Lunja Ernst, Technische Universität Braunschweig

Moving to the real world: Testing biodiversity and priority effects for restoring multifunctional grasslands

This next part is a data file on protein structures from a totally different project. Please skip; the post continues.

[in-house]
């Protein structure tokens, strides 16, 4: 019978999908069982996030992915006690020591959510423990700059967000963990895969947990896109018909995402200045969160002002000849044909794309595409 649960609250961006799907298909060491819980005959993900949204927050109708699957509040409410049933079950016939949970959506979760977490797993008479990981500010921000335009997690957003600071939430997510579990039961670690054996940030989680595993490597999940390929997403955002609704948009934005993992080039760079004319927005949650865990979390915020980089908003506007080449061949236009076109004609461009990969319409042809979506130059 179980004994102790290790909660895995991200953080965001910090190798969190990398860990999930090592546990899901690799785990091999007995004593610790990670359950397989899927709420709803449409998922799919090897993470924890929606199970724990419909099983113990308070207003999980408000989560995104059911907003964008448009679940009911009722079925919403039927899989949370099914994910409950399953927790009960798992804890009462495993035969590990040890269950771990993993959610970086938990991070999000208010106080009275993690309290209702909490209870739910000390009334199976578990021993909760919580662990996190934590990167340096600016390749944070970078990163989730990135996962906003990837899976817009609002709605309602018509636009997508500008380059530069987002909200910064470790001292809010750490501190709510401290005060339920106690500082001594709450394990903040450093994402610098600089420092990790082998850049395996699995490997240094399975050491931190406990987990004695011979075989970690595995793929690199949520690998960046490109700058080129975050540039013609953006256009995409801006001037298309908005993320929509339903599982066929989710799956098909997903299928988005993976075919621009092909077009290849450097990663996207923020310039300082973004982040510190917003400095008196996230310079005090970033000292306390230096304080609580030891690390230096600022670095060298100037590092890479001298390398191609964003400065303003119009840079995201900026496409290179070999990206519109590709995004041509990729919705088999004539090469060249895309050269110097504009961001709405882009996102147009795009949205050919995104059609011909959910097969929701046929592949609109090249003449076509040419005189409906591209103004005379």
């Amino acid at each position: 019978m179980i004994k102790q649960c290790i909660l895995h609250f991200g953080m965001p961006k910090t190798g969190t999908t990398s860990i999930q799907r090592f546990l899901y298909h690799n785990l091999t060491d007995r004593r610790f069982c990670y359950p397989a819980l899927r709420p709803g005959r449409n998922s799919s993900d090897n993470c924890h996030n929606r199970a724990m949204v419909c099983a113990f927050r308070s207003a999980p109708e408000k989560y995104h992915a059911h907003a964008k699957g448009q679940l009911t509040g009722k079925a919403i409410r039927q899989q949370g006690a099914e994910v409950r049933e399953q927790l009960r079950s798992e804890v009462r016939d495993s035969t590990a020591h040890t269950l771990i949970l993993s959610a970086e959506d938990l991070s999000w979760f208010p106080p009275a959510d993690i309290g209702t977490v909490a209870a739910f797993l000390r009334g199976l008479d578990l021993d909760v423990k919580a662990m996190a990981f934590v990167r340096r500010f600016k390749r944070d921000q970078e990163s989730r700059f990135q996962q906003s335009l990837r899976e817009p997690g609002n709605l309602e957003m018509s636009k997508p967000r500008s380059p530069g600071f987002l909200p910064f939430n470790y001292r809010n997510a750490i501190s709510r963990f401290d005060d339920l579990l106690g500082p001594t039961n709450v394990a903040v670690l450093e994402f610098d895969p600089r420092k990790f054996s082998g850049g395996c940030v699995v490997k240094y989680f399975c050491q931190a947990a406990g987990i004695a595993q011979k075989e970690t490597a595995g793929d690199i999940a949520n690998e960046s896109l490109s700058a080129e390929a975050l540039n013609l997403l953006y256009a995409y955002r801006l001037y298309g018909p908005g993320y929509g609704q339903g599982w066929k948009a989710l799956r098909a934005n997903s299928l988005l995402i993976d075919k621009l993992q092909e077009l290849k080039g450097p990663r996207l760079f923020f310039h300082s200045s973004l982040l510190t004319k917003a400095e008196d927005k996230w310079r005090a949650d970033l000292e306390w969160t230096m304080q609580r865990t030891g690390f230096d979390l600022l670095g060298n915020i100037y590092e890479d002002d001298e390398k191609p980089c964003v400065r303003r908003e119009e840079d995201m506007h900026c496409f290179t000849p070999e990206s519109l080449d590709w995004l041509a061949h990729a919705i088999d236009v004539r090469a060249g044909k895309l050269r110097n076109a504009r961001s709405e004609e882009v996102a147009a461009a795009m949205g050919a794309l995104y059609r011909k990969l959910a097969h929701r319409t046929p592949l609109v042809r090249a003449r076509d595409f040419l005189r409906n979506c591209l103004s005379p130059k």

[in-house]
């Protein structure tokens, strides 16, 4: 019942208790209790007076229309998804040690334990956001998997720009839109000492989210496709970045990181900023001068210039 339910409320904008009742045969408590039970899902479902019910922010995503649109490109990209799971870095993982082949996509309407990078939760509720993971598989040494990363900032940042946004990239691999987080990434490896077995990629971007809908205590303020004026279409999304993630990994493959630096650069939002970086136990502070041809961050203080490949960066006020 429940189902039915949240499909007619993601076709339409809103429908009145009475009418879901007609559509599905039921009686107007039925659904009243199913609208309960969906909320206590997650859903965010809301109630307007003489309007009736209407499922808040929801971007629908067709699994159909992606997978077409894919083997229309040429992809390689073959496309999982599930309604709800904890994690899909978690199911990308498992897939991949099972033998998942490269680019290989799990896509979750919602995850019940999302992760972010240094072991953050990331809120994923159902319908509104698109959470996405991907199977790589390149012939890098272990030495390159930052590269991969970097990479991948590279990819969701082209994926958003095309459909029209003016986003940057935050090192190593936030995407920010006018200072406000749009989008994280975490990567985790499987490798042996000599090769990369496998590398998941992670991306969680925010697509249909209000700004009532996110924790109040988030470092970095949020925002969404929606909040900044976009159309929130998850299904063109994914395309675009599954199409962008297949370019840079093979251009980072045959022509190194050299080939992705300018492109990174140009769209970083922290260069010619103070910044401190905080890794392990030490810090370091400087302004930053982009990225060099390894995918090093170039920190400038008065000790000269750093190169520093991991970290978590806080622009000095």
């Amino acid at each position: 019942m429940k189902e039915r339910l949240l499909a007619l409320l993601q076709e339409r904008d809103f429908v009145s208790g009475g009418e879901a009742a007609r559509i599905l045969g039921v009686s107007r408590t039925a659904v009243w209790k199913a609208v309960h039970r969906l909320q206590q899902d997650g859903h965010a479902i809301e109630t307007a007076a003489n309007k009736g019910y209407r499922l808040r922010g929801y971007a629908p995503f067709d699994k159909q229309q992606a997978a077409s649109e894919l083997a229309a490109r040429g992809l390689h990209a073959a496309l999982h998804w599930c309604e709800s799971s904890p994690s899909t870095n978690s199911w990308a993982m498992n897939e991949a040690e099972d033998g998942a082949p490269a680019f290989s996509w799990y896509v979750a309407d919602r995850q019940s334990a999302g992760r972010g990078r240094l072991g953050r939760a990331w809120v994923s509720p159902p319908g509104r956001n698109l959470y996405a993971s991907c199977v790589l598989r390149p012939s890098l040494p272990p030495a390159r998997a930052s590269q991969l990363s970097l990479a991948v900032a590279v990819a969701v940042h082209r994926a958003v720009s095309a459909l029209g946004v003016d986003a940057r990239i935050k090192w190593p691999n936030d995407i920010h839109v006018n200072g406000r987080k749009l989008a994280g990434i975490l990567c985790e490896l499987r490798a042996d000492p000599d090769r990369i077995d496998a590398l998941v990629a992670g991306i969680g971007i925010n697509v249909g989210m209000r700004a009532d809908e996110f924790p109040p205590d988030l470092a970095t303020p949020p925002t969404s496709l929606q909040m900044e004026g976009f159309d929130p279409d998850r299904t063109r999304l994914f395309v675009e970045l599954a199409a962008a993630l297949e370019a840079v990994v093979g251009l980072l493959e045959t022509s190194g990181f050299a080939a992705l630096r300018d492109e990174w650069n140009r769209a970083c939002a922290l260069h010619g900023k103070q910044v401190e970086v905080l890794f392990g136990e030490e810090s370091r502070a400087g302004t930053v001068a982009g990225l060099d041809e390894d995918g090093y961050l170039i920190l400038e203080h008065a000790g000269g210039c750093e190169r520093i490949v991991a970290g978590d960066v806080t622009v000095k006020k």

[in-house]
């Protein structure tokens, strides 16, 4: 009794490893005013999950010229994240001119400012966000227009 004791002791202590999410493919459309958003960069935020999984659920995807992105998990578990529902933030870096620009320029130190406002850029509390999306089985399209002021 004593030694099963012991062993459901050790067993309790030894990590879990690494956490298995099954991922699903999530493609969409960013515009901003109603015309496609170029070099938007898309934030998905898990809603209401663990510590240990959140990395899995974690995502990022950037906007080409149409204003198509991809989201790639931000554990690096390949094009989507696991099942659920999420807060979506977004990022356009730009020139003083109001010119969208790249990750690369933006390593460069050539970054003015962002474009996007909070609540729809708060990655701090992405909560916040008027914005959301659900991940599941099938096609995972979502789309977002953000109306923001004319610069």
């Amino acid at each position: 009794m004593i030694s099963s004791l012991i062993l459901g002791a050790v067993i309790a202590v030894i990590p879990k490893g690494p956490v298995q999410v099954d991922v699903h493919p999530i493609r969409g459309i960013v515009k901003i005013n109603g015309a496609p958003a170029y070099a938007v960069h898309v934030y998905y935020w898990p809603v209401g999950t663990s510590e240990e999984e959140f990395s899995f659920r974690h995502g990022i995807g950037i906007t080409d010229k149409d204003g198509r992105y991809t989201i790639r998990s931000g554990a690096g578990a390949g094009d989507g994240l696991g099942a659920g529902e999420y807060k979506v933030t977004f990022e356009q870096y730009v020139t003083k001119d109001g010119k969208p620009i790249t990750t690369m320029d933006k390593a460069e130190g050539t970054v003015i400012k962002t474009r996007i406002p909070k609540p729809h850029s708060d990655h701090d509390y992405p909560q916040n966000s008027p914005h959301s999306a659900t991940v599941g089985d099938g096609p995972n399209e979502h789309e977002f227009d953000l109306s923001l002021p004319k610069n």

The Otterzentrum Hankesbüttel carried out large scale riparian restoration of the Ise river in the early 1990s, financed by the Federal Ministry of Conservation (BfN), that included the purchase of many hectares of grassland and cropland in the river catchment. The riparian restoration was a success and many otters now thrive again in this region. The story for the grasslands is different.Some of the areas purchased were restored to grassland whereas other sites already were grasslands, creating an overall mosaic of 500 ha of grasslands that were sub-let to local farmers who manage the sites. These 500 ha of grassland, some meadows some pastures, have been managed mainly extensively since: many sites, however, regularly received 80kg N per ha per year since the 1990s. Despite the generally extensive management both pastures and meadows have not experience increases in plant diversity over time. The current project aims to study options for transforming this system to make it more biodiverse and to increase functioning and ecosystem services. We aim to do ground truthing of promising seeming concepts and knowledge from biodiversity and assembly research in ecology together wither the local farmers and the Otterzentrum. We will test whether sowing more diverse grassland mixtures of regional seeds compared to lower diversity mixtures and stopping or decreasing fertilization of specific fields, can improve restoration outcomes and lead to higher multifunctionality of the sites (including higher hay yield despite lack of fertilization). In a second approach we will test the potential for priority effects, caused by sowing different plant functional groups earlier than others (legumes, grasses, forbs), to enhance hay productivity while also improving plant community diversity. These experiments will be set up on 10-14 different fields that differ in their connectivity to one another and their land use history (some were restored in the 1990s, others have been grassland for a much longer time). In this study each treatment sowing site is scaled up to an extend of 30 x 30 meters to test for „real-world“ grassland restoration effects. Based on the 25-year old large-scale Ise restoration project we assess the impact of management practice (different levels of fertiliser input), habitat characteristic (converted vs. continuous grassland) and landscape connectivity (connected vs. isolated grassland fields) using plant and butterfly assemblies and biomass productivity as proxies for biodiversity and ecosystem service, respectively.